Heat lobbyist Jorge Lopez said the proposed extension would give the Heat the kind of financial horizon that could help keep the star line-up intact. “It gives us the cost certainty that Mr. Arison has always wanted,” said Lopez, a lawyer. “It’s an era when we’re looking at extending our winning ways with the re-signing of players. … Sending the message that we have a good public-sector partner, and we’ve made these long-term agreements, can’t hurt.”
The proposed agreement would rewrite the Heat’s original 1997 deal with Miami-Dade, which doesn’t expire until 2030. While the higher subsidies wouldn’t kick in for another 16 years, the county’s finances are projected to be tight enough then that Gimenez said he did not want to risk committing extra dollars through 2040.
Miami-Dade pays the Heat out of the same hotel taxes that fund debt for the Marlins Park loans, and the payments escalate sharply by 2035. Debt service for Marlins Park tops $80 million yearly in 2038, then jumps to nearly $120 million a year between 2041 and 2046.
The proposed deal officially gives the Heat an additional 10 years in the arena, through 2040, but also gives the Heat the option of opting out of the last five years as early as 2025. Miami-Dade is not obligated to pay subsidies past 2035 and the summary of the deal assumes zero payments in those years — suggesting an all but certain renegotiation for the period between 2036 and 2040. The original 1997 agreement contains a similar renegotiating option that would let the Heat remain in the arena through 2040 if it could reach an acceptable agreement with Miami-Dade.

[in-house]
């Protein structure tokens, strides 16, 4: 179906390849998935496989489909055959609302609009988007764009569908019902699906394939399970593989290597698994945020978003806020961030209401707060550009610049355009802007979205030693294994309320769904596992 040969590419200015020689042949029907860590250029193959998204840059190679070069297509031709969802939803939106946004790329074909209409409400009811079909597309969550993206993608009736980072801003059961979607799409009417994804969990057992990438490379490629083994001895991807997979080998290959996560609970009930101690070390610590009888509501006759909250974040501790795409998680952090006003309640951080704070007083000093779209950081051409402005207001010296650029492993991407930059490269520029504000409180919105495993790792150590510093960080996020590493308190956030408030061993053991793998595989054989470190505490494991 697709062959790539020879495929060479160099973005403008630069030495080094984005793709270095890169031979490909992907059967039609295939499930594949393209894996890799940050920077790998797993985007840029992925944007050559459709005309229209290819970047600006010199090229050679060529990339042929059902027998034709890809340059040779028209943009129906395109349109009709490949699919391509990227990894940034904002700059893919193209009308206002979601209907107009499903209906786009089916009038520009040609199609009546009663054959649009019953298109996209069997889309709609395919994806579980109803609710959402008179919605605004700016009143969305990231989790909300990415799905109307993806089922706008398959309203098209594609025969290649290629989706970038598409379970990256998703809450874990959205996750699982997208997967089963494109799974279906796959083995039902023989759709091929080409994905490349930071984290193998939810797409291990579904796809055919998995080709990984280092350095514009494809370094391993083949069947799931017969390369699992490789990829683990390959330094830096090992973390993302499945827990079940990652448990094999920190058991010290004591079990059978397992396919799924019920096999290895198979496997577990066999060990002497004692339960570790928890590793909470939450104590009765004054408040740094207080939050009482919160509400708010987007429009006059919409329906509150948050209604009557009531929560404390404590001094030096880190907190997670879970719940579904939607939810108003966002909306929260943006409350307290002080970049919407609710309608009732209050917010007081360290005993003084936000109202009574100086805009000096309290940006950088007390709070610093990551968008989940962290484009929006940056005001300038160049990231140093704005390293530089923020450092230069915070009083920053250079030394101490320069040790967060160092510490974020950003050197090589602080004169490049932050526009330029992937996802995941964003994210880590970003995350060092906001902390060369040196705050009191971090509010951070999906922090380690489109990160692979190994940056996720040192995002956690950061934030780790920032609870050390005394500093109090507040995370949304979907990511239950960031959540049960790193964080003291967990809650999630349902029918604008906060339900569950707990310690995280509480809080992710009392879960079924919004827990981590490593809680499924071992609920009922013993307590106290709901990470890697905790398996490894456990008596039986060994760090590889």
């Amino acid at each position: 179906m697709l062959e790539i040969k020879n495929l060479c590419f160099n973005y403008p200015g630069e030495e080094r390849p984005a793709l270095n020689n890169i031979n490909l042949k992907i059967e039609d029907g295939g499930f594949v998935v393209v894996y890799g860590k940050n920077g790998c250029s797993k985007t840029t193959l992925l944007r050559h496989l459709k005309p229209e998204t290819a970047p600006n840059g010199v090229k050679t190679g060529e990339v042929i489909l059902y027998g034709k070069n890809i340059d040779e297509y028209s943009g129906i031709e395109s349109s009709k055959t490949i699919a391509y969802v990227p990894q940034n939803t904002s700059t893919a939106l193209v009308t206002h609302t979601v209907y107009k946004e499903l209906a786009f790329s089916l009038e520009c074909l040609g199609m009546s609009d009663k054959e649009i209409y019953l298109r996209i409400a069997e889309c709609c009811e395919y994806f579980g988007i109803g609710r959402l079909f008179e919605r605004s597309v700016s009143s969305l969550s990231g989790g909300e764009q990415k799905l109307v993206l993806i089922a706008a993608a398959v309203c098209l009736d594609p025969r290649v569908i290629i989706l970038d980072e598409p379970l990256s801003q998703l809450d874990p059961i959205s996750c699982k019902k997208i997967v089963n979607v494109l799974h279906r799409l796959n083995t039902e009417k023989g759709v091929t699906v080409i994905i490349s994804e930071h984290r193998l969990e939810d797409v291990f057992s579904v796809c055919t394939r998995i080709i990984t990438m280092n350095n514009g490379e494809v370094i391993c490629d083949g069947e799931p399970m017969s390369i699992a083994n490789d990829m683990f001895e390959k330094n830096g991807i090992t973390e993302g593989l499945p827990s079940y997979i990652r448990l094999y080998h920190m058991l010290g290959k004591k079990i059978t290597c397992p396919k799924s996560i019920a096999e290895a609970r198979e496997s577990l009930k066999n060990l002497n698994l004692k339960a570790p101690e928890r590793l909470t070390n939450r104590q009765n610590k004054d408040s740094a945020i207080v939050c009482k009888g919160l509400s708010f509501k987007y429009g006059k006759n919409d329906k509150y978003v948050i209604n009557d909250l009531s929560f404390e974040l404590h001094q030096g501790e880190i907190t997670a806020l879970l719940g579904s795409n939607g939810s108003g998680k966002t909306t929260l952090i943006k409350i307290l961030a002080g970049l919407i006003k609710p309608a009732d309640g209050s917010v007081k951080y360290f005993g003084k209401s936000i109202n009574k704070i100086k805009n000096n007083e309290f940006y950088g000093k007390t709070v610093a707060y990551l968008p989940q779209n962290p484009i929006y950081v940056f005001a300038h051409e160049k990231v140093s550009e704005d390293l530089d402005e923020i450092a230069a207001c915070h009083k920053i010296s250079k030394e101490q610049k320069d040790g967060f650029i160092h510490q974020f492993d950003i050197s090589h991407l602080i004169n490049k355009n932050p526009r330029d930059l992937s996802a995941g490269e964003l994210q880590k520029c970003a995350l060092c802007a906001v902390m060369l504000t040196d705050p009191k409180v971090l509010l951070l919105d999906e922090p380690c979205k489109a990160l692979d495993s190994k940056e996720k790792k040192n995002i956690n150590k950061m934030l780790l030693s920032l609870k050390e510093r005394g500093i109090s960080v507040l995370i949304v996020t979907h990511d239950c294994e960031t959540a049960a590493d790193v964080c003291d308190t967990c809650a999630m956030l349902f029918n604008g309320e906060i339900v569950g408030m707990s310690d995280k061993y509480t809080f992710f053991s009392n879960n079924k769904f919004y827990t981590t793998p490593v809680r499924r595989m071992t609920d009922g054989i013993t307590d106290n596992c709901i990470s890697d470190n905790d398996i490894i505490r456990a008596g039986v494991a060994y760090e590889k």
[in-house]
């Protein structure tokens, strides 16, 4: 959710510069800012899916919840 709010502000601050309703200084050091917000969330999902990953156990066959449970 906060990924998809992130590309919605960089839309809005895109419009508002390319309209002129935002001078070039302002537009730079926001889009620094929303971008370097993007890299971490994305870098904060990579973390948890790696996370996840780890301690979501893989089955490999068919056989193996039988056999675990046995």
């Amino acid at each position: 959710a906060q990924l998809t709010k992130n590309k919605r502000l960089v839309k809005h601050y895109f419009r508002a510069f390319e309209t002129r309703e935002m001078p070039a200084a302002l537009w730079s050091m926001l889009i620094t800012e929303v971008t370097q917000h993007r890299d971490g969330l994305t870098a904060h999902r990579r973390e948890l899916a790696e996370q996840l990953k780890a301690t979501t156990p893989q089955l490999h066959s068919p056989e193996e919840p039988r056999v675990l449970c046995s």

Gimenez and Heat negotiators were close enough on a new deal last month that mayoral aides briefed commissioners on a possible subsidy deal through 2040, though Gimenez said he couldn’t support the terms once Arison revealed them to fans in an April 23rd email hailing an agreement.
The new deal described in a seven-page memo outlines less generous terms for the Heat than the original proposal: about $23 million in park donations from the Heat through 2035 rather than $20 million, and $42 million in extra county subsidies instead of $67 million. (The original deal proposed an additional $80 million from 2036 through 2040.)
“What was sent around was the best I could do at the time,” Gimenez said.
The profit-sharing arrangement would end immediately, meaning Miami-Dade would have no claim on whatever windfall the arena records this year. The 1997 arrangement essentially gives Miami-Dade 40 percent of all arena profits above $28 million, but the threshold was only crossed once — when the Heat cut a check to the Board of County Commissioners in 2013 for $257,134.12.
Gimenez said his staff did not attempt to estimate what the profit-sharing arrangement might yield this year or in the future, saying history suggests it would be a wasted effort.
“If we had kept the agreement the same and expected different results that may be the definition of insanity,” he said. “The first year we’ll get close to four times the amount of the last 14 years.”